Trade deficit from Mexico to Latin America grows

Despite being the main exporting country in Latin America since it concentrates 42 percent of the total foreign sales of the region, Mexico tripled this decade its deficit in the trade balance as a percentage of gross domestic product (GDP) to go from 0.5 percent. in 2010 to 1.7 percent in 2016, said the Employer Confederation of the Mexican Republic (Coparmex).

Deficit of exports from Mexico to Latin America grows
Deficit of exports from Mexico to Latin America grows

Therefore, it is urgent to diversify national exports, in terms of products and destinations, and reduce dependence on the United States, for which the organization proposed 8 proposals.

The national content of products sold abroad must be increased, with public policies that should not be postponed and the joint collaboration of the public and private sectors.

A clear weakness of Mexico's export offer is its low level of national integration. In some sectors, Mexican added value is reduced to labor. At the national level, it should go from the current 45 percent average to 50 percent, so that small and medium-sized companies should become suppliers of large exporters, but there is a need for quality development and financial strengthening options.

The employer-union also proposed that certainty should be provided to export investment, strengthen industrial groups, give strategic financing to foreign trade and strengthen the logistics infrastructure. A subnational alliance and development of regional vocations must be established, and the Mexican government must maintain a presence and influence multilateral organizations that govern trade, the economy and development worldwide.

The specialized international promotion of the country's export offer should be strengthened, which after the demise of ProMéxico is intended to be carried out with embassy personnel, but professional, technically qualified, experienced support is required and it is fully focused on the tasks of prospecting, targeted promotion, and business closing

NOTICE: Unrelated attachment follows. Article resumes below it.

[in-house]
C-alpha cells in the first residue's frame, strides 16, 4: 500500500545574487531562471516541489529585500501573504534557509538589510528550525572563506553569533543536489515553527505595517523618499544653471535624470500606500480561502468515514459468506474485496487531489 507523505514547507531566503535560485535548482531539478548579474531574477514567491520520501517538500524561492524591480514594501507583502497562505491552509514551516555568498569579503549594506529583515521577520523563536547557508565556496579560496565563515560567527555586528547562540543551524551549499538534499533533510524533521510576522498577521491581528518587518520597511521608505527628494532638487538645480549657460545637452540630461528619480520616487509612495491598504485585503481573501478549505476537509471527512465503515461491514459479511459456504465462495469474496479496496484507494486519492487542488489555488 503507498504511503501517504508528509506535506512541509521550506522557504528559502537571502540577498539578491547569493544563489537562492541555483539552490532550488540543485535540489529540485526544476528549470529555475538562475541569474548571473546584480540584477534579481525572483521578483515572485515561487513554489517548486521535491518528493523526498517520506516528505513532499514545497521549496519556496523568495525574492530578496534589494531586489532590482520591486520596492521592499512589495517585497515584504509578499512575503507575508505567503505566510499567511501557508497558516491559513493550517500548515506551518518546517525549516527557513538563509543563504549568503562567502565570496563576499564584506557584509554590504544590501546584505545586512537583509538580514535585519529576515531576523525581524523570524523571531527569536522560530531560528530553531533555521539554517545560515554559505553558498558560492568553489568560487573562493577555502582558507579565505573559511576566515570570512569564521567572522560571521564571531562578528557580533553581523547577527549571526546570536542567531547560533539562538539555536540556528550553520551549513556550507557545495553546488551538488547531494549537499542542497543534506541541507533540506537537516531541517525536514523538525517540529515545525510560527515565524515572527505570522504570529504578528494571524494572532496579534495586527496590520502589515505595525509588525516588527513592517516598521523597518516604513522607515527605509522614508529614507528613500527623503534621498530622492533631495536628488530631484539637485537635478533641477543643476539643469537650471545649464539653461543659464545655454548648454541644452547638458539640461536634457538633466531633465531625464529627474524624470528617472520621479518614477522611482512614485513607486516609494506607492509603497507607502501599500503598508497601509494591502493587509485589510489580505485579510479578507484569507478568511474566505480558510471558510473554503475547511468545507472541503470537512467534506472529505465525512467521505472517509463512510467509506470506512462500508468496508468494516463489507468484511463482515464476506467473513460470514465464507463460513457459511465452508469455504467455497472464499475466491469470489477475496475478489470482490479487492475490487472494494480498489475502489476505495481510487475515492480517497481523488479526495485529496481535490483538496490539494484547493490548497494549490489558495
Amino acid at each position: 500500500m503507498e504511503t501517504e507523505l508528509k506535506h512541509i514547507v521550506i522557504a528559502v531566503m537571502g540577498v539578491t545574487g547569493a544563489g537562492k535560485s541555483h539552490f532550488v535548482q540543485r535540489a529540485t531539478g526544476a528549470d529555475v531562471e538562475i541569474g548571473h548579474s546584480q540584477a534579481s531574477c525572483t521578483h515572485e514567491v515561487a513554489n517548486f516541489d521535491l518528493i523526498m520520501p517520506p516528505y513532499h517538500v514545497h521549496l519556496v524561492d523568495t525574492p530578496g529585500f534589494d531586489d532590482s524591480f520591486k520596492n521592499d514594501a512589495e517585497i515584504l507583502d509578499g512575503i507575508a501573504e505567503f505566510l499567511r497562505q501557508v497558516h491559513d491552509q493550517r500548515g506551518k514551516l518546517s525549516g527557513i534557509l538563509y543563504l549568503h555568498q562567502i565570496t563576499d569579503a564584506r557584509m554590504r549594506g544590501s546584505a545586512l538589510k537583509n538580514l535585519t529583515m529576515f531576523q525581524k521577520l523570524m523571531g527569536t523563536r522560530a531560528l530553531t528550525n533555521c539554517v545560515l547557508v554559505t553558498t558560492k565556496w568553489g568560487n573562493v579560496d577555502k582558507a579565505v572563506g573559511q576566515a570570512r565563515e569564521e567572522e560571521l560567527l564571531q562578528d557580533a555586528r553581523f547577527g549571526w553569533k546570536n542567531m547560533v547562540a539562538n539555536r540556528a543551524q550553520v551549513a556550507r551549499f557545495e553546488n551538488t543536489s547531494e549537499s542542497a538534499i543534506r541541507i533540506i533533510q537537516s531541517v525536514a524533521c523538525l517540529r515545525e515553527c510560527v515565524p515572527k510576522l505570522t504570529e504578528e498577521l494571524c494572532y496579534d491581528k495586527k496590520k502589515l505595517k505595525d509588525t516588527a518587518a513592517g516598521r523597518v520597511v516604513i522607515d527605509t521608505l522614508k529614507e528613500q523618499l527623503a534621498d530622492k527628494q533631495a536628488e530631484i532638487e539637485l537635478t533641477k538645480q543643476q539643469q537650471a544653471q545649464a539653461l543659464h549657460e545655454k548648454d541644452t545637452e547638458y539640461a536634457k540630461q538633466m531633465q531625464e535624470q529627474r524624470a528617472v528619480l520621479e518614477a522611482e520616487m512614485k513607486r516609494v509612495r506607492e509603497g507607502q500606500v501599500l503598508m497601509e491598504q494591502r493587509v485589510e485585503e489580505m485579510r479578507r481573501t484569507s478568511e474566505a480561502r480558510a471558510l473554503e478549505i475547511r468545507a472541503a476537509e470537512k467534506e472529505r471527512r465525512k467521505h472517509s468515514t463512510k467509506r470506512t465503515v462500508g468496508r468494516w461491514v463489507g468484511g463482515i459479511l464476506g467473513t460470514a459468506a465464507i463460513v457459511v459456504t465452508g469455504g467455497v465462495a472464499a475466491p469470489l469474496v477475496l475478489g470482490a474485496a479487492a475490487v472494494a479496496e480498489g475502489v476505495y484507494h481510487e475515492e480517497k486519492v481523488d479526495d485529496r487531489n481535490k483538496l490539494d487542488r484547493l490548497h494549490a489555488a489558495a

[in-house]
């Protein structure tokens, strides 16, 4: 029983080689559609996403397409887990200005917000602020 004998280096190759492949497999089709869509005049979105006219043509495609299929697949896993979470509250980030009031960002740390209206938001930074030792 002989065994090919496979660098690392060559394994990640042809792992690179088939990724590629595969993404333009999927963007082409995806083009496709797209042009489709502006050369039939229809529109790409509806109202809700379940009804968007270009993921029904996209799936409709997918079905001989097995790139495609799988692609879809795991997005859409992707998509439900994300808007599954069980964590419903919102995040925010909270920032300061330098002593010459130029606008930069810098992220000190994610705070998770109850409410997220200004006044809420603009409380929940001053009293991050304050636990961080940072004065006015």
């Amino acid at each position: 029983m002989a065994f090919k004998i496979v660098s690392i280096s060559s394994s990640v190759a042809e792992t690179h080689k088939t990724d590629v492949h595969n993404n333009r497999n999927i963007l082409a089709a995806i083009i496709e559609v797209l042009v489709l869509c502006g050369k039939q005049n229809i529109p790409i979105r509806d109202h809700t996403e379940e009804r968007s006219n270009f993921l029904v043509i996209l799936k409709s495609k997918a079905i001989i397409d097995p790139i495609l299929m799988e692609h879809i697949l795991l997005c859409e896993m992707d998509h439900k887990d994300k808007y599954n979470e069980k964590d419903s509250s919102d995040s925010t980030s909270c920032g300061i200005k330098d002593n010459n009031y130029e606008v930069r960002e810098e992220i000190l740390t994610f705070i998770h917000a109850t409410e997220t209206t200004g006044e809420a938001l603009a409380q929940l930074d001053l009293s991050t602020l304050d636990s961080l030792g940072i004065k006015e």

Mexico must maintain its participation in major trade fairs, events and international trade and investment circuits since its participation in 15 international fairs have now been canceled.

While acknowledging that the Treaty Mexico, the United States and Canada (TMEC) will continue the strength and commercial integration of North America, with which Mexican exports have doubled as a percentage of GDP, that should not be reason to ignore other opportunities Even less when Mexico is one of the most open countries in the world and has 11 treaties with 46 countries that involve a market of 1.2 billion people.

The employers' union highlighted that 88 percent of exports currently are from the manufacturing sector, compared to 70 percent that concentrated oil products in the 1980s and that Mexico increased its participation in global value chains by 6.3 percent. superior to that of Brazil or Peru and equal to that of South Korea.

On the certainty of export investment, Coparmex emphasized that the stability of the laws, institutions, and programs related to exports is essential to trigger international investment towards Mexico destined for export.

The opening of sectors (such as energy), the stability of the tax system (especially on VAT and income tax), the gradual adjustment of labor and salary levels, are decisive for the growth of the export sector.

Clusters, logistics infrastructure and financing to the export sector

The federal government should promote the strengthening and vertical integration of clusters, particularly in the automotive, auto parts, aeronautical, electronic and agroindustrial industries, and highlighted that several regions have developed competitiveness and specialization in certain industries, such as the Bajío Occidente Center Alliance (ACBO) ) conformed by Aguascalientes, Guanajuato, Jalisco, Querétaro and San Luis Potosí.

Regarding the logistics infrastructure, it is essential to conserve, improve or modernize the roads through which the export goods move, as well as strategic investments in ports, airports, and warehouses through which the merchandise that is exported flows.

Regarding the strategic financing of foreign trade, Coparmex reported that in other countries they have institutions and financial instruments specific to the sector and in Mexico, that role has been successfully fulfilled by Bancomext.

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